|My friend Will and his weird Guinness|
Despite turning inwards, Québec is inhabited by the most loving, caring, friendly and polite people I've ever encountered - and I'm not kidding. The stereotypes are all true, and I love them for proving them all right. My Canada is about people who let me throw myself into their arms, knowing I would be safe and sound, and that whatever I say or do, they will love me for it. During the past years I have been impressed, astonished and utterly amazed by their habit of always finding ways to show me how much they can care. My Canada sounds like an annoyingly polite counter-question "... but what would YOU like?", reeks of weed at night on a street I can't remember, and feels like a gentle touch on my shoulder as I press my drunken head in shame against the bar desk after spilling my drink. And on that moment, as I, drunk as mentioned, encountered a barman who brought me a new drink for free instead of kicking me out like in Finland, I started crying. (Honestly, this happened and it's my friends' favourite running gag: "Mel I know I'm being really nice right now but please don't start crying") So many times Canadians have made me burst from happiness as I jump into their arms in the middle of the office or fall asleep on their couch during an insane nightly winter storm. They have made me laugh so much my abs hurt, and they've made me cry, they've made me angry and disappointed, and as I'm fighting with them on the phone at dawn after a party that turned weird, they always lower their heads, say they're sorry and make everything alright.
My Canada is full of people who are overly self-conscious, unreasonably insecure and sorry to an extent where I want to grab them from their plaid shirted shoulders and shake, shake, shake them into the realisation that their tiny little francophone culture has so much to offer and so much to teach to the world, that instead of throwing their flaming passion into strangers' face as a defense mechanism, they should OPEN, and share that crazy national dish of a poutine with the outside. My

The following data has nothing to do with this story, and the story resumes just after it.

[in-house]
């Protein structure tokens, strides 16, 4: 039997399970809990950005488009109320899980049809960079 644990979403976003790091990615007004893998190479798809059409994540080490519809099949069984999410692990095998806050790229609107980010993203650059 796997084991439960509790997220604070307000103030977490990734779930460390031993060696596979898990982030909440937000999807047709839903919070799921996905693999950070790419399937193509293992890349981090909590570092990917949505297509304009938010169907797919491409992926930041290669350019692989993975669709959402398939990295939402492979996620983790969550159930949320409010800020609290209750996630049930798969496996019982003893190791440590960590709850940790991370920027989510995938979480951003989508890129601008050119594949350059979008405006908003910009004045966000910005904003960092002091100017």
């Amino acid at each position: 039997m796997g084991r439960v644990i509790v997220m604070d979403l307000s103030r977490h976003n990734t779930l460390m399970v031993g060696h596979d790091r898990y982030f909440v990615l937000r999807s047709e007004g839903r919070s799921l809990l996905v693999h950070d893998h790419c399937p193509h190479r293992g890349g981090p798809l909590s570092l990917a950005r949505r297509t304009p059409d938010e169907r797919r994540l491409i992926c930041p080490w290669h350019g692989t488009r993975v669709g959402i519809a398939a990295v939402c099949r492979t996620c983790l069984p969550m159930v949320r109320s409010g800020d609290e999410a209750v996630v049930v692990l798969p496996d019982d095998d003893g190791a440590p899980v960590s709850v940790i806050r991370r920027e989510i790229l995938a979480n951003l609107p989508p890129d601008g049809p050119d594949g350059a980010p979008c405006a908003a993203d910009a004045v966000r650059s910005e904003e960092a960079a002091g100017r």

Canada has the most breathtaking landscapes I have ever seen, the incredibly vast and empty wilderness, humbling mountain horizons and waters like nowhere else in the world. Its hiking trails have put me to my knees so many times I'm constantly bruised, but once I reach the top, every damn time I feel like screaming from the top of my lungs how incredibly grateful I am to stand right there, right at that moment, sharing a glimpse of this magnificent land, wanting to ask the rest of the world why you don't love Canada and Québec like I do. Canada is a country of people who don't know what they're sitting on - their shared smiles in a bus or sun-glazed mountain tops in a distant horizon from the window in the morning commute are the kind of moments they pass with a shrug, but I cherish forever.
My Canada, my dearest Canada, the one I saw last as mere dimming city lights from an airplane window: you are a land of internal struggles and conflicts, things you want to forget and things you have promised never to forget, as stated on all of Québec's license plates. But you're also a land of people with so much potential, so much love to share, so much unleashed energy and so much furious fire I've seen in all those eyes I've stared at on street corners, in the dark of the night, on door steps, across the table. You have changed me. The girl in that entrance hall, scared of the unknown, no longer exists. I breath you in and I will never let you go. Whatever emotions are loaded into all those license plates I've seen during the past 2 years, I now know what Québec's motto means to me.
Je me souviens. Lest we forget.